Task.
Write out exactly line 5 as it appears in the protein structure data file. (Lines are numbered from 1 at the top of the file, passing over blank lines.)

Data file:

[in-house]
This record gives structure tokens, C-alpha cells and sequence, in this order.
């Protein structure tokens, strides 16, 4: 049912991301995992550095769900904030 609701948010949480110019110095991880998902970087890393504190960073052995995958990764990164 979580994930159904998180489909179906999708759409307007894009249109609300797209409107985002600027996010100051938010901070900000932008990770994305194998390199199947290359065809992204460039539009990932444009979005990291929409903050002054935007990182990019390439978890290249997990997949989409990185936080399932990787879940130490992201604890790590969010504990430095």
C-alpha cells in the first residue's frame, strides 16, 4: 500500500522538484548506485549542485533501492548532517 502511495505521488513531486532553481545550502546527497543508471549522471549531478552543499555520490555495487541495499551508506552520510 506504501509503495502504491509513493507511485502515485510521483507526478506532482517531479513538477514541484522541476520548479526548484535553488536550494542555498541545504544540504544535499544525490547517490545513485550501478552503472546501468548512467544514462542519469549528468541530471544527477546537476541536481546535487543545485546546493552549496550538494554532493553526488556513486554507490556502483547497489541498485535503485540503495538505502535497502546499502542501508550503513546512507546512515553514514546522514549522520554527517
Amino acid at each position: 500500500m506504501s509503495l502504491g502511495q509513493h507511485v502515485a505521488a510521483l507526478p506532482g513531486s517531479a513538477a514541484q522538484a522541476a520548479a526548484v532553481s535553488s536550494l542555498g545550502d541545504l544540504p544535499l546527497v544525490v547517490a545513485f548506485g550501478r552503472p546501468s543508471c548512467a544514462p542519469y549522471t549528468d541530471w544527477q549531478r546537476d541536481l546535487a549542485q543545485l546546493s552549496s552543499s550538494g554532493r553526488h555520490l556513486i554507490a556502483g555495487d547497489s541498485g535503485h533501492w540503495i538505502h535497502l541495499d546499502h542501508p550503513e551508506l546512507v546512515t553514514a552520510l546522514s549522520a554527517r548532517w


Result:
Amino acid at each position: 500500500m506504501s509503495l502504491g502511495q509513493h507511485v502515485a505521488a510521483l507526478p506532482g513531486s517531479a513538477a514541484q522538484a522541476a520548479a526548484v532553481s535553488s536550494l542555498g545550502d541545504l544540504p544535499l546527497v544525490v547517490a545513485f548506485g550501478r552503472p546501468s543508471c548512467a544514462p542519469y549522471t549528468d541530471w544527477q549531478r546537476d541536481l546535487a549542485q543545485l546546493s552549496s552543499s550538494g554532493r553526488h555520490l556513486i554507490a556502483g555495487d547497489s541498485g535503485h533501492w540503495i538505502h535497502l541495499d546499502h542501508p550503513e551508506l546512507v546512515t553514514a552520510l546522514s549522520a554527517r548532517w